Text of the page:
Farmland Yields Smart Investment

By Steve Dinnen

Stocks are swooning, bonds are nothing to write home about, and even cash is no safe haven in these days of mounting inflation. Look around you to the nearest cornfield. Or bean field. Either way, farms as an investment can make sense as a way to bolster returns, counter inflationary pressure and diversify assets.

In a report from advisory group Green Street, released by Barrons, U.S. farmland in a 25-year period ending in March 2021 was estimated to have posted an average annual return of 11.2%. Compare that with stocks tracked by the S&P 500 Index, which showed a return for the same period of 9.6%.

“Farmland has been very, very profitable,” said Doug Hensley (pictured), president of Hertz Real Estate Services in Nevada. “It’s been a really positive asset class forever.”

There are 2 million farms in the United States, and every year tens of thousands of them go up for sale as farmers die or retire and sell their property. Hensley, whose firm sells farms, said about 30% of Iowa farms that sell go to investors. Buyers can be anyone. They can be local or spread across the country, although he sees very few farms sold to foreigners. These investors would then hire a firm such as Hertz to manage the farm or perhaps rent cropland to neighboring farmers.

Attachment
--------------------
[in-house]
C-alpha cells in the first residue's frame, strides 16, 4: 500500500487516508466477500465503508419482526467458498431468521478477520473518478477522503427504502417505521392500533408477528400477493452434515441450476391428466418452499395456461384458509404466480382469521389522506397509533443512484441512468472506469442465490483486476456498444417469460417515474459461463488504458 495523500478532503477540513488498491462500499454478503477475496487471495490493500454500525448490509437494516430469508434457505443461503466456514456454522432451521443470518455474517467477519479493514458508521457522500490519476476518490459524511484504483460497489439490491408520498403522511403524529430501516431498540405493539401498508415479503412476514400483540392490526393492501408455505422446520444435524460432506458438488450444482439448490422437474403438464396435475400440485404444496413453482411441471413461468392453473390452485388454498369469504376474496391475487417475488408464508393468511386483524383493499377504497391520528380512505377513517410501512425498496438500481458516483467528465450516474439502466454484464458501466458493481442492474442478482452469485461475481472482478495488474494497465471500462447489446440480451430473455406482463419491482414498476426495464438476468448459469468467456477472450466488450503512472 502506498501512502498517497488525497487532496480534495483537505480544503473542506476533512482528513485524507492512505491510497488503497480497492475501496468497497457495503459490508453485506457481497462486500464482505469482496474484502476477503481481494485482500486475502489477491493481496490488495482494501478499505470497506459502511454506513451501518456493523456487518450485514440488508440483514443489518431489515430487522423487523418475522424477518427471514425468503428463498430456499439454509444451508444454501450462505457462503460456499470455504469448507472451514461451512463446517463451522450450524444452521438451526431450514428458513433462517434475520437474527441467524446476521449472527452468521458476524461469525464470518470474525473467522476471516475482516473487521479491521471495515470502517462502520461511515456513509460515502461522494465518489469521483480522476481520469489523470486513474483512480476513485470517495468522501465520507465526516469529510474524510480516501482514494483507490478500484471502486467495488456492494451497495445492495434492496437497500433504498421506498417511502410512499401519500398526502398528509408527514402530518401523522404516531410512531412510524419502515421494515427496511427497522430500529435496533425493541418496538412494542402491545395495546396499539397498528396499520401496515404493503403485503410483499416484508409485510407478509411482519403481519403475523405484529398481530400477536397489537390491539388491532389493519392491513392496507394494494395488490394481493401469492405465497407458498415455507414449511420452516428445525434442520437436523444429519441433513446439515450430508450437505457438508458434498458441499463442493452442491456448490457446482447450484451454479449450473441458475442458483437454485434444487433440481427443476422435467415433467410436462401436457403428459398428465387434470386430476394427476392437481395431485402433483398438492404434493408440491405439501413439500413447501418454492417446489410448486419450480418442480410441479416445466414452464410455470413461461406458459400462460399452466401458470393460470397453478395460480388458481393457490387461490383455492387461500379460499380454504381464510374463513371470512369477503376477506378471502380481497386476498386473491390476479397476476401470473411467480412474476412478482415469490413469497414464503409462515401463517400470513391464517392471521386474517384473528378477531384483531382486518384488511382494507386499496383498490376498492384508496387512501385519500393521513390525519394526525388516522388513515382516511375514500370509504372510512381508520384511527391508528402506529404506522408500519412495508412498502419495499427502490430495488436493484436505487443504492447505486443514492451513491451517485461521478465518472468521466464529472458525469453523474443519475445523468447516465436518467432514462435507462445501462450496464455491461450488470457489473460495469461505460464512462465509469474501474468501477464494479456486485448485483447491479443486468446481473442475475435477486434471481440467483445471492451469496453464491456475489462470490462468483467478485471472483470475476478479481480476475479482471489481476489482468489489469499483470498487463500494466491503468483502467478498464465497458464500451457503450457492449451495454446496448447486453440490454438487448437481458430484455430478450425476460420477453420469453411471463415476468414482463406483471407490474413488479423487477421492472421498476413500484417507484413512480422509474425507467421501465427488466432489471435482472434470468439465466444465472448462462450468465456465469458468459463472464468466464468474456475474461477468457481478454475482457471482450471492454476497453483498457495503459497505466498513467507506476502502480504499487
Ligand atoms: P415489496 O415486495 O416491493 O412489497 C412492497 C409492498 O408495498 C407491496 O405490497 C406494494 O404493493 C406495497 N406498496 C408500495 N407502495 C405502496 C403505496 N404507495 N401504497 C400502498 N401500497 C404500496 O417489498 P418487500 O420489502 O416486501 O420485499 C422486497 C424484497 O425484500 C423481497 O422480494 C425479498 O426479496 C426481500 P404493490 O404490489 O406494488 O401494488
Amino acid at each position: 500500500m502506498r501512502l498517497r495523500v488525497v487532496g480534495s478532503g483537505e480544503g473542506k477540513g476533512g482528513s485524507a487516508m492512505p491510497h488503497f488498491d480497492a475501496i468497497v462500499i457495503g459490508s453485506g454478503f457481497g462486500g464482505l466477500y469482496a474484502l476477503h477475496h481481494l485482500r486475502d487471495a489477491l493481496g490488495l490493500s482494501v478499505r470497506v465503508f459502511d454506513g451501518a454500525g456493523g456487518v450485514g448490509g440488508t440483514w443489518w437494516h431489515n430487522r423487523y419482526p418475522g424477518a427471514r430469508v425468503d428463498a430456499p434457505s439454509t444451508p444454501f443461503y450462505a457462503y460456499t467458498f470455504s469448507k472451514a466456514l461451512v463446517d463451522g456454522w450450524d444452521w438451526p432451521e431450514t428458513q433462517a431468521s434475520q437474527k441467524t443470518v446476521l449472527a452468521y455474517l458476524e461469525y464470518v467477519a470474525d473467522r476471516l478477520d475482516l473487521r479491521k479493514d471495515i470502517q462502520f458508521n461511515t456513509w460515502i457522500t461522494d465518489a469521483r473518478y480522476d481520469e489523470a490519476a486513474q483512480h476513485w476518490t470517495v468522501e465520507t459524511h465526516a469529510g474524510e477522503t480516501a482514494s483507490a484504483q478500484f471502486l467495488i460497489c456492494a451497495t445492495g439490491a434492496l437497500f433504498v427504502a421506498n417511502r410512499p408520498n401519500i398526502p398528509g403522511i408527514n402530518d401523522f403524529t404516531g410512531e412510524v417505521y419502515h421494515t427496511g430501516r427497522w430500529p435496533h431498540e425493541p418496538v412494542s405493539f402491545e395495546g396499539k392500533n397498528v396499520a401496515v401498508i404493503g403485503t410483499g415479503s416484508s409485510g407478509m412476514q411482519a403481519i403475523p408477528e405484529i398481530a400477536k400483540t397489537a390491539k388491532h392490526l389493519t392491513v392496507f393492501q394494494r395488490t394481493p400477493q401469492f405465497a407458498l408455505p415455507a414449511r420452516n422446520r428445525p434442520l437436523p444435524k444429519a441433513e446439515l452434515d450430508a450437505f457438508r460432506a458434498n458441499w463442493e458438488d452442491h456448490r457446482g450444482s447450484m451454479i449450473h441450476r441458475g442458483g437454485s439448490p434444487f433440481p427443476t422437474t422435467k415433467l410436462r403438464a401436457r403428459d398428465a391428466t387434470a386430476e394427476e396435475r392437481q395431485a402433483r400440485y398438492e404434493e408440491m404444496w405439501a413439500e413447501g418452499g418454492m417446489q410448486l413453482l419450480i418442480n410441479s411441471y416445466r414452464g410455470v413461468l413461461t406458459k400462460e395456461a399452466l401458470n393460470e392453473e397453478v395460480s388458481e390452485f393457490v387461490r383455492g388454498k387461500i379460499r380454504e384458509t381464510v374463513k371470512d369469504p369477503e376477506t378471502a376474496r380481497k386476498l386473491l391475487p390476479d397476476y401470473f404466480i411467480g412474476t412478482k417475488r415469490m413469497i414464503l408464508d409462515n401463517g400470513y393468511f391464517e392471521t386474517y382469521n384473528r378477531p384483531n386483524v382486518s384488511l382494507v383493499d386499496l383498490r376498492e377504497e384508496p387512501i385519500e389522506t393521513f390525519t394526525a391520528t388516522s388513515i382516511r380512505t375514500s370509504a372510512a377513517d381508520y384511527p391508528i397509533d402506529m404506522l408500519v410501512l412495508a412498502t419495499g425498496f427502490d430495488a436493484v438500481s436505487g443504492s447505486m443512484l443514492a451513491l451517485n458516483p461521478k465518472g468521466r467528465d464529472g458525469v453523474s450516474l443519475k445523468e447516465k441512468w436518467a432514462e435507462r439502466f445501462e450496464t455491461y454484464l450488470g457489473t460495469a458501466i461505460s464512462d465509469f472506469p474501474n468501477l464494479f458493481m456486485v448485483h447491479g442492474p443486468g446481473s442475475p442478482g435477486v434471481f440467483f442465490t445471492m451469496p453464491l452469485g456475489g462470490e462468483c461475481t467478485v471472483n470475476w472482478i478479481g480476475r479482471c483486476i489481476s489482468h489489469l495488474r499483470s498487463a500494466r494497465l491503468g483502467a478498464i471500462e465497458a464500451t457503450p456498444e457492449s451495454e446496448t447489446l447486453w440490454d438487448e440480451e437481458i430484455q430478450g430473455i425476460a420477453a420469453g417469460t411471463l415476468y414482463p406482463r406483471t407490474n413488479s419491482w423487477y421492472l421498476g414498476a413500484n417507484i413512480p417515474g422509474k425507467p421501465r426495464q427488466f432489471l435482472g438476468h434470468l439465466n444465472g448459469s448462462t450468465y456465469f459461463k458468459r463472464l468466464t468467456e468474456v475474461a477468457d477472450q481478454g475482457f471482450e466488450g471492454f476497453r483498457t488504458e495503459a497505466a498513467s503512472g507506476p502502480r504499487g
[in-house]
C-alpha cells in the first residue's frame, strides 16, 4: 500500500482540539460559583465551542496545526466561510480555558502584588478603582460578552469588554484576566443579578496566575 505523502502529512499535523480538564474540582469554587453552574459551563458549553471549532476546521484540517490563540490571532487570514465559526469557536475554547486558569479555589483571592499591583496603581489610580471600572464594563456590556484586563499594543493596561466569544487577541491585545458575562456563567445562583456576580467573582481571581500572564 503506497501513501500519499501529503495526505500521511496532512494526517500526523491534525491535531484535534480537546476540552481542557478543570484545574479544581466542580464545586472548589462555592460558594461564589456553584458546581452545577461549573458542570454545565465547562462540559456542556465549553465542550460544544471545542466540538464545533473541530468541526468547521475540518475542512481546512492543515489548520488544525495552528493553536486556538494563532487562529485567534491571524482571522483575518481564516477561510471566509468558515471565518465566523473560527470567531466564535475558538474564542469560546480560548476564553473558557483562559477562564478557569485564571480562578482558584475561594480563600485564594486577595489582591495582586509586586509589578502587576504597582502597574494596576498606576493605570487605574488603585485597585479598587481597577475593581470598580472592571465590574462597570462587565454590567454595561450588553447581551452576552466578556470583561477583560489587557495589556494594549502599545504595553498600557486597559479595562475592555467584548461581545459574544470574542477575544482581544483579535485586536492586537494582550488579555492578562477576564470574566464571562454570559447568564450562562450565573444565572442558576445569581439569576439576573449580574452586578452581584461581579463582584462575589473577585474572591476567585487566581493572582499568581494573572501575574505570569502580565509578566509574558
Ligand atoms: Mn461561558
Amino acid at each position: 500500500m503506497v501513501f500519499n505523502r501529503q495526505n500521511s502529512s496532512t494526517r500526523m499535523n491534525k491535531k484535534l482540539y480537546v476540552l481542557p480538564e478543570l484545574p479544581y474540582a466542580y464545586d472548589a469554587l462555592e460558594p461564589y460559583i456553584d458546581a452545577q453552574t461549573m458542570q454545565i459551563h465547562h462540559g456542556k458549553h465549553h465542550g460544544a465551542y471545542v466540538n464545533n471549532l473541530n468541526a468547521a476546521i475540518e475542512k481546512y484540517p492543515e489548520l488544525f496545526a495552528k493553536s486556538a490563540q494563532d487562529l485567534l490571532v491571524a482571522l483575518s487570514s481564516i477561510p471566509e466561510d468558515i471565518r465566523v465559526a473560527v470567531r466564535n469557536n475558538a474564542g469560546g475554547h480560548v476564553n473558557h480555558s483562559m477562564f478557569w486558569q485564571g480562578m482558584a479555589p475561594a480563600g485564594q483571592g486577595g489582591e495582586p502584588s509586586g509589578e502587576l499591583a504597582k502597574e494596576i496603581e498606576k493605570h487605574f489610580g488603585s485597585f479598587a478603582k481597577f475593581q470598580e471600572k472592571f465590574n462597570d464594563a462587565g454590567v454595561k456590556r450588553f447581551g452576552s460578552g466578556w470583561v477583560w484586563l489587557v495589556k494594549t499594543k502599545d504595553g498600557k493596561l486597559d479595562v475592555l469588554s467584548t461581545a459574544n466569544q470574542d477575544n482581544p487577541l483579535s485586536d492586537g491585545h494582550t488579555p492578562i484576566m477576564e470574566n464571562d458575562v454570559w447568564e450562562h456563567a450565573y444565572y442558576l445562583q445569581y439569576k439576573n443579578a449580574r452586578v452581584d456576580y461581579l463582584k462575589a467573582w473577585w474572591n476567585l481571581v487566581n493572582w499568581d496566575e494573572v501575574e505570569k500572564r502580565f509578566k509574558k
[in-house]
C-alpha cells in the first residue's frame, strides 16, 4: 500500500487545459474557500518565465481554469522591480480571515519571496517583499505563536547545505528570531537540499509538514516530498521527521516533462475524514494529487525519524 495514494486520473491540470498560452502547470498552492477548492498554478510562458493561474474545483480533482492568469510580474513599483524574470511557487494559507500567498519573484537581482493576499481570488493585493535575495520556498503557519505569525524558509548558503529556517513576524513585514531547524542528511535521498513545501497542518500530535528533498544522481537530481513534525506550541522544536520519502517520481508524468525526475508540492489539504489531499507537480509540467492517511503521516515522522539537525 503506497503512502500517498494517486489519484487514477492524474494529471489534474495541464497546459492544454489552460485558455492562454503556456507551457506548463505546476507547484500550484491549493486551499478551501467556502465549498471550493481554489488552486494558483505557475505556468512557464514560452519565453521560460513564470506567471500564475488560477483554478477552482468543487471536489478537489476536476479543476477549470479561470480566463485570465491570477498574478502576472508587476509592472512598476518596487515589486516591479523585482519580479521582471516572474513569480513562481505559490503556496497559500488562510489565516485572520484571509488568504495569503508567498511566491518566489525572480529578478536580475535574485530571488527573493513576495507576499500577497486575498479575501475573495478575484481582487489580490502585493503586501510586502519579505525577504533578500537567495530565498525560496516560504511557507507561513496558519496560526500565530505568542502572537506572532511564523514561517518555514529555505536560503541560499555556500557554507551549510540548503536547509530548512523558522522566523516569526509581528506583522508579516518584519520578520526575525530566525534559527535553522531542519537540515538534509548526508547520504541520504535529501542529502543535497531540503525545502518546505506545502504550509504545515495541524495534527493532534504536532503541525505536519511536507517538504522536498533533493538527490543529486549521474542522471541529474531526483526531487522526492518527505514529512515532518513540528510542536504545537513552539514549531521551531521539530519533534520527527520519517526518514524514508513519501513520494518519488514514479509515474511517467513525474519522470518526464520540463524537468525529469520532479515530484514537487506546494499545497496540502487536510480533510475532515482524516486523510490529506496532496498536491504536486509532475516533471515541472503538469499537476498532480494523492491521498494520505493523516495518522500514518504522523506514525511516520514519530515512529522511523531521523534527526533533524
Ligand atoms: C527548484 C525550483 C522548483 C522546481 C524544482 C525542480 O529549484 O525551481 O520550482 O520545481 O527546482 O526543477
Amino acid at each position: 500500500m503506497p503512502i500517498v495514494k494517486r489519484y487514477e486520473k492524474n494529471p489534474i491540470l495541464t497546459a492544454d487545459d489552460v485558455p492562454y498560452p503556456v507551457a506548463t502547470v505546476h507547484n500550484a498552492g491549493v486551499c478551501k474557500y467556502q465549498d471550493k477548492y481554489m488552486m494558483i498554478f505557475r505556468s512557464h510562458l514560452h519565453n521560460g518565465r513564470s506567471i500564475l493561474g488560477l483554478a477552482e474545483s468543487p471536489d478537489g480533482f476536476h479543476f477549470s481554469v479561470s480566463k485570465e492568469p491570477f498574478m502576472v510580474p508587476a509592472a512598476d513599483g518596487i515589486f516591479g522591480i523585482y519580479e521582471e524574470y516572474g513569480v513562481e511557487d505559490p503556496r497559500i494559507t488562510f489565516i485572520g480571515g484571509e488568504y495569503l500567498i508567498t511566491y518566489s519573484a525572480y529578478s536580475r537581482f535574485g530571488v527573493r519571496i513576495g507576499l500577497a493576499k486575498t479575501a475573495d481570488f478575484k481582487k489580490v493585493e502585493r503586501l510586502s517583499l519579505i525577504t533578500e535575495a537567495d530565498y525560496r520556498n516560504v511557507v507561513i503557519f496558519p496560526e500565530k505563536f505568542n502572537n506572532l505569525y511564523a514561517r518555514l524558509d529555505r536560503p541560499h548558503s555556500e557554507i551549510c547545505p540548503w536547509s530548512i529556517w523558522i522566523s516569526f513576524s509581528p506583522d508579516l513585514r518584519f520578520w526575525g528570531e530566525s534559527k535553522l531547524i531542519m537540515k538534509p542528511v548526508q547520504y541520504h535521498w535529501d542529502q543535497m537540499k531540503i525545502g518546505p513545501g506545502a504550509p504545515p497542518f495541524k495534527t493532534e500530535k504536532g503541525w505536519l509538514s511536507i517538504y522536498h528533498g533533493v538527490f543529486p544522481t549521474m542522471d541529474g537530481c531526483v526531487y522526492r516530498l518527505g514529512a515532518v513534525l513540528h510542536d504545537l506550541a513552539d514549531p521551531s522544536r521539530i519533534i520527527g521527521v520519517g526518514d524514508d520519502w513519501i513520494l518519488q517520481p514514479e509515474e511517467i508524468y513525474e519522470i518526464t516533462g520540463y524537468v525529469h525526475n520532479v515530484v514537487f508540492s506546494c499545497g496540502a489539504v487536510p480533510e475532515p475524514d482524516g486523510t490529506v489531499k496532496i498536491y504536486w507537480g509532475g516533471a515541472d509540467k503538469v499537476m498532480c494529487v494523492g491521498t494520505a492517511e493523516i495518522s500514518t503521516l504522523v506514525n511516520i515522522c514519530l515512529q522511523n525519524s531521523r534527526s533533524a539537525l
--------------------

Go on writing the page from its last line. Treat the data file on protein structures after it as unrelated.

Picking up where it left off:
There are lots of different crops—wheat, rice, sorghum, cotton. In Iowa, Illinois and most of the Midwest, corn and soybeans are king (they alone represent 50% of all U.S. cash crop sales), so in this respect, a handy way to size up the ability of the land to deliver a bumper crop is measured by its corn suitability rating, or CSR.

The higher the CSR, the better your chances. The higher the selling price, too. The Minnesota Crop Productivity Index (CPI) ratings also provide a relative ranking of soils based on their potential for intensive row crop production. Every farm should carry a CSR-CSR2 rating, which in Iowa will range from the 40s in the south of the state to the 80s in northern counties that are home to some of the most fertile farmland in the world.

Yes, prices fluctuate, both for land and crops. But Green Street said it’s not as volatile for crops as for stocks. So think it over, said Hensley.

“Farmland competes against all assets classes,” he said.

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